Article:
posted on Jul, 7 2004 @ 12:39 PM
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Bravo, Illmatic. That is exactly my view. The Egyptians were involved with the Mayans heavily IMO. That is why the Emerald Tablets of Thoth were in the Mayan ziggurats...



posted on Jul, 7 2004 @ 12:42 PM
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Originally posted by TheBandit795
You're all wrong!!! The first people in the new world were the ancestors of the Native Americans of course... Thousands of years earlier via the bering street.


I was watching the Discovery or History channel, I forget which one, and it explored the school of thought that says it was impossible for people to cross the Bering Strait. If you Google it, I'm sure you'll find more info. Interesting theory.



posted on Jul, 7 2004 @ 12:44 PM
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P.B.S. kicks A$#, they are the last unsided media we have, Just a reminder of why people should donate to their cause. I know I do . I'll go to the pbs web site and see if I can catch the program in my area. Thanks for the post lockheed.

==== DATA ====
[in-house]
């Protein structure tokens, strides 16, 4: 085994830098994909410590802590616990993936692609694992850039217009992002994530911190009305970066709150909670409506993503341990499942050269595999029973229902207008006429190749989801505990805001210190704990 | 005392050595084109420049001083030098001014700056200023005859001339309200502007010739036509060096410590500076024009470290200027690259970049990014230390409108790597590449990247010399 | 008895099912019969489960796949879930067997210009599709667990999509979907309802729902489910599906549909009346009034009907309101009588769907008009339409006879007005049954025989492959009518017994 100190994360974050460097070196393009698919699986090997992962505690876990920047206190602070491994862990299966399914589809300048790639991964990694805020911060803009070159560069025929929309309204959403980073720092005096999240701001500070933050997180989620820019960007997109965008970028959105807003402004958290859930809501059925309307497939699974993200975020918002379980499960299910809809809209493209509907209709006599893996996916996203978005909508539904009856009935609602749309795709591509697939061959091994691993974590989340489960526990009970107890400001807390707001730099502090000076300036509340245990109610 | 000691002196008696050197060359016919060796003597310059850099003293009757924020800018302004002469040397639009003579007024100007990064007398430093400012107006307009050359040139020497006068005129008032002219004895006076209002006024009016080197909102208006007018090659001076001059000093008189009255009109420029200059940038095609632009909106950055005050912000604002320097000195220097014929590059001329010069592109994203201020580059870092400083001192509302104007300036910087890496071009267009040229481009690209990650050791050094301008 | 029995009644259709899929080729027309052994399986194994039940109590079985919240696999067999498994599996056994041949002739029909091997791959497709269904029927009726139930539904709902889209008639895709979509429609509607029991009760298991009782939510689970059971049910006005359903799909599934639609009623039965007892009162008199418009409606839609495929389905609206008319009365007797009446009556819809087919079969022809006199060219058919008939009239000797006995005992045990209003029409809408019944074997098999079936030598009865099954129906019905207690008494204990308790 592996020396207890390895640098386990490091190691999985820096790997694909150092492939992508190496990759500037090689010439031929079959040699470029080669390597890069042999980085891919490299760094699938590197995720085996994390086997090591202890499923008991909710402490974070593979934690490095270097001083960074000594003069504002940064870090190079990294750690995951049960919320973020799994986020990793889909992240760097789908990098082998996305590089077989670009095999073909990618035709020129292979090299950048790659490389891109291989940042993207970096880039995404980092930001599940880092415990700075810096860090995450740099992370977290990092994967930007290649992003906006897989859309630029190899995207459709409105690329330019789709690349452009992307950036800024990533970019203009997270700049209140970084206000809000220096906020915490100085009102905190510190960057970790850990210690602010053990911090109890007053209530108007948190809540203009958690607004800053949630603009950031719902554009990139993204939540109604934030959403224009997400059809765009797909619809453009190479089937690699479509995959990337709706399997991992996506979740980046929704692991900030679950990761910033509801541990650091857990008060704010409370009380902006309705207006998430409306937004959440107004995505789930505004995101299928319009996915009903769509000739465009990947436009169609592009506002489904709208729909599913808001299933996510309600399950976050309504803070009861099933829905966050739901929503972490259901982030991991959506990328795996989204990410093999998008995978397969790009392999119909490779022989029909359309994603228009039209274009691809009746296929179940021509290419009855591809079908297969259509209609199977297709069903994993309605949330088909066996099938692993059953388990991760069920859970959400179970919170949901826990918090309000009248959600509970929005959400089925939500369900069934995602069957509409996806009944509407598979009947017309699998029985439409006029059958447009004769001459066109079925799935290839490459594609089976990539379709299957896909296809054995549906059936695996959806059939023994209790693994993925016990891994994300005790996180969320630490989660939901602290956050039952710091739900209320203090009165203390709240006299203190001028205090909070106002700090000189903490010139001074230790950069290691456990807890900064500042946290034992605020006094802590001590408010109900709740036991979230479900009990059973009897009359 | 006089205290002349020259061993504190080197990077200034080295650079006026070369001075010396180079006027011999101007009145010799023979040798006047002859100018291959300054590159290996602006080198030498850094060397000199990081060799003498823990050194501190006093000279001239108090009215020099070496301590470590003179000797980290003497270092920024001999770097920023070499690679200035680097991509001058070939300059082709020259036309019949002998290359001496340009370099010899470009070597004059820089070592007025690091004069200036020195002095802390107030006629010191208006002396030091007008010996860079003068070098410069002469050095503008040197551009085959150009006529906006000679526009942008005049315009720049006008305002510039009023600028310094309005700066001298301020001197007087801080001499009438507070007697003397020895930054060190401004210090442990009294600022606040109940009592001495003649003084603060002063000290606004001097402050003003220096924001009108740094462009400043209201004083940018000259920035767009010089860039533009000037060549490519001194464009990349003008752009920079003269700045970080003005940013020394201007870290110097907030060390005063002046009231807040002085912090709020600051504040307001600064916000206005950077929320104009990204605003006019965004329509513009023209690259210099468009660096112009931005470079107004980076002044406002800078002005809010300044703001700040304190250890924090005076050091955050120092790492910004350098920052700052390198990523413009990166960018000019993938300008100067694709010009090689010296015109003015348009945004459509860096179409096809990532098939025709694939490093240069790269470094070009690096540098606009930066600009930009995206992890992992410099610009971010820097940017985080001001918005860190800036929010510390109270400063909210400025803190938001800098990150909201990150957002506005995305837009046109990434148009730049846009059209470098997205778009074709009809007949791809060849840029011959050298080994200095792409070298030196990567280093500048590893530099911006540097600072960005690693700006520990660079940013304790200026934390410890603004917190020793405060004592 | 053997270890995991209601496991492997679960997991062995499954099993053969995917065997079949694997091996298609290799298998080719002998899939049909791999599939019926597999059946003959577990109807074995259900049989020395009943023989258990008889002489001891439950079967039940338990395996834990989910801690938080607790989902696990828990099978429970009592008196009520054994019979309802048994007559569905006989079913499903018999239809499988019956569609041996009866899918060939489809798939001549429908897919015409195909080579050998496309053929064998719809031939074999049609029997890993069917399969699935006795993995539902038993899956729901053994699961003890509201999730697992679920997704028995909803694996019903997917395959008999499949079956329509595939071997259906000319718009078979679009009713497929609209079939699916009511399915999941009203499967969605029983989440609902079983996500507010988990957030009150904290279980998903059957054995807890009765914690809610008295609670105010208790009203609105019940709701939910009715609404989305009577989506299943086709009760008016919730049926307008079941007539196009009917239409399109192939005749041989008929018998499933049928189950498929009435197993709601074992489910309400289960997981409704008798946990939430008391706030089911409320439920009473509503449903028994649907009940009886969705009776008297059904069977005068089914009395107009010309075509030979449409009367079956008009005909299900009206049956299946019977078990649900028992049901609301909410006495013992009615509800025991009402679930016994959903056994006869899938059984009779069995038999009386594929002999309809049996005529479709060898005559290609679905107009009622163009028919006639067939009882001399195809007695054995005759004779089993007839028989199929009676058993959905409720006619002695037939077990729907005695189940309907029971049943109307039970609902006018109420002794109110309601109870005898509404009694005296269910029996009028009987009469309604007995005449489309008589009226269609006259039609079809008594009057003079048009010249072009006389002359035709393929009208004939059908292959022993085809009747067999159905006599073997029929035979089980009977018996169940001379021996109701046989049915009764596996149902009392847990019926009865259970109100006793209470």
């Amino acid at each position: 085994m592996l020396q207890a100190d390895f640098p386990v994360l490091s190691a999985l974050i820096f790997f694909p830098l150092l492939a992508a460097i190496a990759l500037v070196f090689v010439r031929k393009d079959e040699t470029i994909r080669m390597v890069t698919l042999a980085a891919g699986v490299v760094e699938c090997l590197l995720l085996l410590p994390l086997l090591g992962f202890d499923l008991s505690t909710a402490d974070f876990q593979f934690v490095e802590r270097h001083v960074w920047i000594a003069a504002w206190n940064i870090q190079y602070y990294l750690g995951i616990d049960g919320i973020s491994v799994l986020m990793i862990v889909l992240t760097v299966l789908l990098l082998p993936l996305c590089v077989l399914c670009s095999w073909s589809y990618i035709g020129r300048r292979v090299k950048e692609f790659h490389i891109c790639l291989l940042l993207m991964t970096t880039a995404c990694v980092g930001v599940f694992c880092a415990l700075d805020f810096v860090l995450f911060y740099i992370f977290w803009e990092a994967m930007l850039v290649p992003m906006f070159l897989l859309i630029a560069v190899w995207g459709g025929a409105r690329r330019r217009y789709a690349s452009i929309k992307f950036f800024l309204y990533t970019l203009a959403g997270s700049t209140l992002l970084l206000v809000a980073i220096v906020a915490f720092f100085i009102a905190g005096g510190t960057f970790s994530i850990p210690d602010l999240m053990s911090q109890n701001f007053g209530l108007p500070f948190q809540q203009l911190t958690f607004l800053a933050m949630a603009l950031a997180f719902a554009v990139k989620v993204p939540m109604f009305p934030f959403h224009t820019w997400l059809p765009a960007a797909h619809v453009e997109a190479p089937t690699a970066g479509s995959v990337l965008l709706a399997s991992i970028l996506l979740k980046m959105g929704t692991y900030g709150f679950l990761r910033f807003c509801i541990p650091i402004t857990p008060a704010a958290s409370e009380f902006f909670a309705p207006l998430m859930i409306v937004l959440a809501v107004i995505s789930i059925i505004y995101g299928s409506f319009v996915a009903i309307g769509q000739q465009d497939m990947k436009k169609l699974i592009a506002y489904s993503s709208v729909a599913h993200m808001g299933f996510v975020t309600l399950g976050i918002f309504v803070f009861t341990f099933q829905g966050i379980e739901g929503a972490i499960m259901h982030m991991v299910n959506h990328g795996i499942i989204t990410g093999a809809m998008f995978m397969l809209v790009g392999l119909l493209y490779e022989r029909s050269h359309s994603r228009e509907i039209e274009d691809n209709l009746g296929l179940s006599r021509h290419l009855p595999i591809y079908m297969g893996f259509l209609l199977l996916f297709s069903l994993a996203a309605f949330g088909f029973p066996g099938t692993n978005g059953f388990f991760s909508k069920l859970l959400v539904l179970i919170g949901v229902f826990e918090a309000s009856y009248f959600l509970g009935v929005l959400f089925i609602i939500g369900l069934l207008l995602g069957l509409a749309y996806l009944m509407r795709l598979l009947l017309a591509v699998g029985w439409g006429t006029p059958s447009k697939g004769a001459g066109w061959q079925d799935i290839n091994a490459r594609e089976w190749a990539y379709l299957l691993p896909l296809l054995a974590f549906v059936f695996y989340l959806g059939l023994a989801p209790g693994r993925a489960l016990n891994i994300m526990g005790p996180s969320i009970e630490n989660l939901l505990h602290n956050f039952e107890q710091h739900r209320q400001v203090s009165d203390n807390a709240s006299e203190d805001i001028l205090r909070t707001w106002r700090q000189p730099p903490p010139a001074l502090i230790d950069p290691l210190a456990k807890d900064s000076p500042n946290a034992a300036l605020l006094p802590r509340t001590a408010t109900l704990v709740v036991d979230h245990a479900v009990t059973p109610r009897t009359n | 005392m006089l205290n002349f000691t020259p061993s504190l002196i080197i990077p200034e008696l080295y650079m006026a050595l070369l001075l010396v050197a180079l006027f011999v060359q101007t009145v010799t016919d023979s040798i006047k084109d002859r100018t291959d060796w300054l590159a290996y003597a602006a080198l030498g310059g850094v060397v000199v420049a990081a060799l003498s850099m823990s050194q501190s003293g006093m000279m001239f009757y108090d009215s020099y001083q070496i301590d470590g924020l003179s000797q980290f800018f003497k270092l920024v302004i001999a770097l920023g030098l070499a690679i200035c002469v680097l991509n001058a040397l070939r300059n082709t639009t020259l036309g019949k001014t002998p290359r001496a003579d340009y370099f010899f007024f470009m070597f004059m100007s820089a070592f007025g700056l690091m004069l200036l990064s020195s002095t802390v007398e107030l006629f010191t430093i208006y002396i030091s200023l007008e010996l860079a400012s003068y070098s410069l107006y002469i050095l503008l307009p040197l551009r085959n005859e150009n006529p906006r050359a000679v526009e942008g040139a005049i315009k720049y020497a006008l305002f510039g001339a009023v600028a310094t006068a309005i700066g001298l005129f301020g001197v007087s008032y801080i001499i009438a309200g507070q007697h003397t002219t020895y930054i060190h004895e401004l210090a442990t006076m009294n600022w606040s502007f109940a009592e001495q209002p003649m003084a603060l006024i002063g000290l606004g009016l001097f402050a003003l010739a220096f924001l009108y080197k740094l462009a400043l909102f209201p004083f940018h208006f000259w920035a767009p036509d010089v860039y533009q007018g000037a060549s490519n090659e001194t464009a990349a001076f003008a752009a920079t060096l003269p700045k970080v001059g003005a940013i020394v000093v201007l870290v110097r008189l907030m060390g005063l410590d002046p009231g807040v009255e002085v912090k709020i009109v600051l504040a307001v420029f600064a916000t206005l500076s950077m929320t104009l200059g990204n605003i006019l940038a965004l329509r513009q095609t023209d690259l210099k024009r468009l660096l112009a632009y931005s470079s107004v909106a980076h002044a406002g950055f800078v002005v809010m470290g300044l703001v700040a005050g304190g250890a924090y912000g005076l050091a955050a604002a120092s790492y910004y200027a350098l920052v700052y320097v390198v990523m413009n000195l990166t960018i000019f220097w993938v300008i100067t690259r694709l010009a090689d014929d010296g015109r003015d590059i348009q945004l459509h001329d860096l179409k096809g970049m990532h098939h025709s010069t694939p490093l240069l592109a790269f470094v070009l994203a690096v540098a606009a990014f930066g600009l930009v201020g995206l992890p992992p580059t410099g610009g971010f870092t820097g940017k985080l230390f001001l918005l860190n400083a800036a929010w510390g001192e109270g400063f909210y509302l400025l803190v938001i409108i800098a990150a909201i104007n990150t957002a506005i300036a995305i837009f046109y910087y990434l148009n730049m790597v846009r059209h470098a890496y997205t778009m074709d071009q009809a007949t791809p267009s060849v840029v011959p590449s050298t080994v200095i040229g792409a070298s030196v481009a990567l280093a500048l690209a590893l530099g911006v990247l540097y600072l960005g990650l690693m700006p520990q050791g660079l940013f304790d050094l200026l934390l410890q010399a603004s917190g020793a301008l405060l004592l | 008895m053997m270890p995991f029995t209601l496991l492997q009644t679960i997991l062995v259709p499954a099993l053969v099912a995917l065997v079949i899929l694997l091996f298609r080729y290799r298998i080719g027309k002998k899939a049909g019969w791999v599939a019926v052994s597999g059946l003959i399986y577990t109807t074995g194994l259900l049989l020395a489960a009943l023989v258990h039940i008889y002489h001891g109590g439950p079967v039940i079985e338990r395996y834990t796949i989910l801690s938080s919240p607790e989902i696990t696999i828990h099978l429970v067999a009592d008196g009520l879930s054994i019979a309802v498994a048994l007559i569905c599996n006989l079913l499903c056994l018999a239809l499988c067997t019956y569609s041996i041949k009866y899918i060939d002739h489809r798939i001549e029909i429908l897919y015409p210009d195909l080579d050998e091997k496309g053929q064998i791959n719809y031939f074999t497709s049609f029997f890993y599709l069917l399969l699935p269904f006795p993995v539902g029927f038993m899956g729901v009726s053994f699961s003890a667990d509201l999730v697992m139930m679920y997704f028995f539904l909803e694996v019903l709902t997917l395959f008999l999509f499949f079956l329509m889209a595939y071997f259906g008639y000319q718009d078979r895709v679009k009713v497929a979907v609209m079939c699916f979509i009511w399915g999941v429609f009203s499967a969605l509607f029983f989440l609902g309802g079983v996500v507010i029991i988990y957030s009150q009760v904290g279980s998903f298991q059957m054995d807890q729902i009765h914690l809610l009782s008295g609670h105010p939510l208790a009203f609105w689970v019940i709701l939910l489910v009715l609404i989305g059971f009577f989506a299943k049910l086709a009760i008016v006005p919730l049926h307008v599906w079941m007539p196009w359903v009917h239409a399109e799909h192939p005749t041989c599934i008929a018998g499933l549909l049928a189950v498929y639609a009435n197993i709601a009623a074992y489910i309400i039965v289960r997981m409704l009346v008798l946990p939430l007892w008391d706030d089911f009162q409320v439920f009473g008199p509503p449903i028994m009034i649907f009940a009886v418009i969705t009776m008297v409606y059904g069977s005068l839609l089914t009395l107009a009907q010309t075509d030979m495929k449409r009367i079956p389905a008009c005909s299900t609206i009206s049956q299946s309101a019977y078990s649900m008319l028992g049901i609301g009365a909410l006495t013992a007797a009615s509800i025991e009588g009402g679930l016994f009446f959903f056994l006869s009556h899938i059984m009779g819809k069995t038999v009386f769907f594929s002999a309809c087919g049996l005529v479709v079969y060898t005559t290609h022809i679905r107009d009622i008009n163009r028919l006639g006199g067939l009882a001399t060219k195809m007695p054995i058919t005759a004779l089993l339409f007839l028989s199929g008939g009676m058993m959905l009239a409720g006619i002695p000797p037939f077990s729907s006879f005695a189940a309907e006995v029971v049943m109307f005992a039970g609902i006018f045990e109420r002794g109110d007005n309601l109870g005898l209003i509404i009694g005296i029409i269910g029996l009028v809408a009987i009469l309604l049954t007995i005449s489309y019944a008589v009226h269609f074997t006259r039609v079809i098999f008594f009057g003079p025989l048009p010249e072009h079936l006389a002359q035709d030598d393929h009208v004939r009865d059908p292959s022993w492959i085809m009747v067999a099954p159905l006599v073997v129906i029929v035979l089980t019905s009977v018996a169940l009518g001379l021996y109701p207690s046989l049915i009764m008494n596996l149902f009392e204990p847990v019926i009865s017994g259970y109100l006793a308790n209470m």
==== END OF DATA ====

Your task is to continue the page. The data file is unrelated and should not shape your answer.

posted on Jul, 7 2004 @ 12:45 PM
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Originally posted by curme

I was watching the Discovery or History channel, I forget which one, and it explored the school of thought that says it was impossible for people to cross the Bering Strait. If you Google it, I'm sure you'll find more info. Interesting theory.


I also don't believe that much in the crossing of the Bering Straight.

The Native American Indians were already here and it's heavily documented that they traded with black peoples from the ocean thousand of years ago.



posted on Jul, 7 2004 @ 12:54 PM
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in a way china could be the first because of when its people crossed the bering strait. and illmatic can you give a link about egyptians sailing across the atalantic? the only proof i have seen id the egyptians had weed which was only grown in south america.



posted on Jul, 7 2004 @ 12:56 PM
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Originally posted by machinegunjordan
in a way china could be the first because of when its people crossed the bering strait. and illmatic can you give a link about egyptians sailing across the atalantic? the only proof i have seen id the egyptians had weed which was only grown in south america.